So, if I were to use historical performance baselines as input into a wide-band delphi process that was intended to "feed" a scrum project, and I was doing so because I had identified Scrum as an innovation that could improve performance (supported by data that told me that phase and cost overruns were a problem we a problem) then I would be behaving exactly like a High Maturity organization was supposed to perform.
Of course, that's a hypothetical situation. You'd have to determine your own thread for getting value from Scrum and ML5, but if you read our latest SEI Technical note "CMMI and Agile: Why not Embrace Both" you'll learn a lot more about it. Get it at: http://www.sei.cmu.edu/publications/documents/08.reports/08tn003.html
Wednesday, November 12, 2008
Agile or CMMI: Why not Embrace Both! has been released by the Software Engineering Institute.
A new SEI technical note has been published. Please visit the following page to download the PDF version of the report. http://www.sei.cmu.edu/publications/documents/08.reports/08tn003.html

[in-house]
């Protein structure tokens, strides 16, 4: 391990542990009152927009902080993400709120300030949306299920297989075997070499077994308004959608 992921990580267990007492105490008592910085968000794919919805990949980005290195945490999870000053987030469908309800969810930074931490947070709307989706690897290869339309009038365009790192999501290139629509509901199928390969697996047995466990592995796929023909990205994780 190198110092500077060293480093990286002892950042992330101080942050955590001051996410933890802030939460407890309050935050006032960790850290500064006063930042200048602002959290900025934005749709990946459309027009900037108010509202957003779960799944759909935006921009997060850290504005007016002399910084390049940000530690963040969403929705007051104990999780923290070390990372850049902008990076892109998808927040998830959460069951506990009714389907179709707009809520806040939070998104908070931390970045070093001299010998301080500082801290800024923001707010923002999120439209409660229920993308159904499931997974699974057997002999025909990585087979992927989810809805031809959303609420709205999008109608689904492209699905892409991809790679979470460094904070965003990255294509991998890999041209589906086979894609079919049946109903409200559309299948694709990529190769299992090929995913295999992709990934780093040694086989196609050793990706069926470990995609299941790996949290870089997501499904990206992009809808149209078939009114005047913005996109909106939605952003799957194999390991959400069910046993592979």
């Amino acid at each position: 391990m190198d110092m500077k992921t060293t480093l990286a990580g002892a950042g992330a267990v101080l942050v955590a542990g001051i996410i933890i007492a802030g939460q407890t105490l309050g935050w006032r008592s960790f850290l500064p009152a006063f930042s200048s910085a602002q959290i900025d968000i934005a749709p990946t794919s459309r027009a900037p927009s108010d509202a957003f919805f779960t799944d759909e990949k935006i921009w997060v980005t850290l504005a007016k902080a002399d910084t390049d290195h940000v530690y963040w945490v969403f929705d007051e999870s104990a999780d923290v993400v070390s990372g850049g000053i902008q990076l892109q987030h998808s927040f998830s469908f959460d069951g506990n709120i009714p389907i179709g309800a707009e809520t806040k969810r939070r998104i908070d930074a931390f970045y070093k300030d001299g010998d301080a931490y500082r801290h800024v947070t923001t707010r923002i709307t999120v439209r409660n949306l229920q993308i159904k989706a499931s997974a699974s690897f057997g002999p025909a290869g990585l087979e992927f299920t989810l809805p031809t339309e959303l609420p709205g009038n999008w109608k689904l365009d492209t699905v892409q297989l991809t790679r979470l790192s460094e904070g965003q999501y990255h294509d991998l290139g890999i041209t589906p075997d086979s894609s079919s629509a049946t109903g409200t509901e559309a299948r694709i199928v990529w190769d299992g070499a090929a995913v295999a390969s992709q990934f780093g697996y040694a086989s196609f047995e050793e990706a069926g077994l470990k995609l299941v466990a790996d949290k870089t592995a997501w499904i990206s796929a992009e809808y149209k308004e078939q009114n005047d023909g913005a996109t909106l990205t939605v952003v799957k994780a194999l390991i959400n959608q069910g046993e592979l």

CMMI® or Agile: Why Not Embrace Both!
Hillel Glazer (Entinex, Inc.)
Jeff Dalton (Broadsword Solutions Corporation)
David Anderson (David J. Anderson & Associates, Inc.)
Agile development methods and CMMI (Capability Maturity Model® Integration) best practices are often perceived to be at odds with each other. This report clarifies why the discord need not exist and proposes that CMMI and Agile champions work toward deriving benefit from using both and exploit synergies that have the potential to dramatically improve business performance.
keywords: Agile, Agile methods, CMMI
cover: November 2008